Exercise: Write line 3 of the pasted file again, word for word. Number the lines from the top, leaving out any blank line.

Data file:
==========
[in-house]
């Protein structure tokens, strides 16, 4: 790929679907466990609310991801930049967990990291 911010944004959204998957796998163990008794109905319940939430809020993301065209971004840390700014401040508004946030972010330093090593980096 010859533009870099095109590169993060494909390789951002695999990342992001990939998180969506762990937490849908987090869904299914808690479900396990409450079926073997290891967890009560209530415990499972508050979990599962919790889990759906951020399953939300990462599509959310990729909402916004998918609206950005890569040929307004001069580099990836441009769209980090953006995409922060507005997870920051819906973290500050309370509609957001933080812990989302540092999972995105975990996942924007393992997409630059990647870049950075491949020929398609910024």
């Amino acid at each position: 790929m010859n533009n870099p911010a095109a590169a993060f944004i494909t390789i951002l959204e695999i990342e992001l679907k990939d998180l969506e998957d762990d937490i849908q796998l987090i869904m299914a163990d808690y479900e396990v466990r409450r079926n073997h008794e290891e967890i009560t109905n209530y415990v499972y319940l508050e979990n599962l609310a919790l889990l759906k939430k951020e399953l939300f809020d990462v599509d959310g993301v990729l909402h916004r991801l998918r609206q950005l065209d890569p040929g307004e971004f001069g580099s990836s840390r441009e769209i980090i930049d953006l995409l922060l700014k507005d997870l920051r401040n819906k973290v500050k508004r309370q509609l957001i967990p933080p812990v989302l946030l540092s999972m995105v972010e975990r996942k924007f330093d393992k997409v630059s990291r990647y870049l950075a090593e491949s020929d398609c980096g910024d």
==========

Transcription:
């Amino acid at each position: 790929m010859n533009n870099p911010a095109a590169a993060f944004i494909t390789i951002l959204e695999i990342e992001l679907k990939d998180l969506e998957d762990d937490i849908q796998l987090i869904m299914a163990d808690y479900e396990v466990r409450r079926n073997h008794e290891e967890i009560t109905n209530y415990v499972y319940l508050e979990n599962l609310a919790l889990l759906k939430k951020e399953l939300f809020d990462v599509d959310g993301v990729l909402h916004r991801l998918r609206q950005l065209d890569p040929g307004e971004f001069g580099s990836s840390r441009e769209i980090i930049d953006l995409l922060l700014k507005d997870l920051r401040n819906k973290v500050k508004r309370q509609l957001i967990p933080p812990v989302l946030l540092s999972m995105v972010e975990r996942k924007f330093d393992k997409v630059s990291r990647y870049l950075a090593e491949s020929d398609c980096g910024d």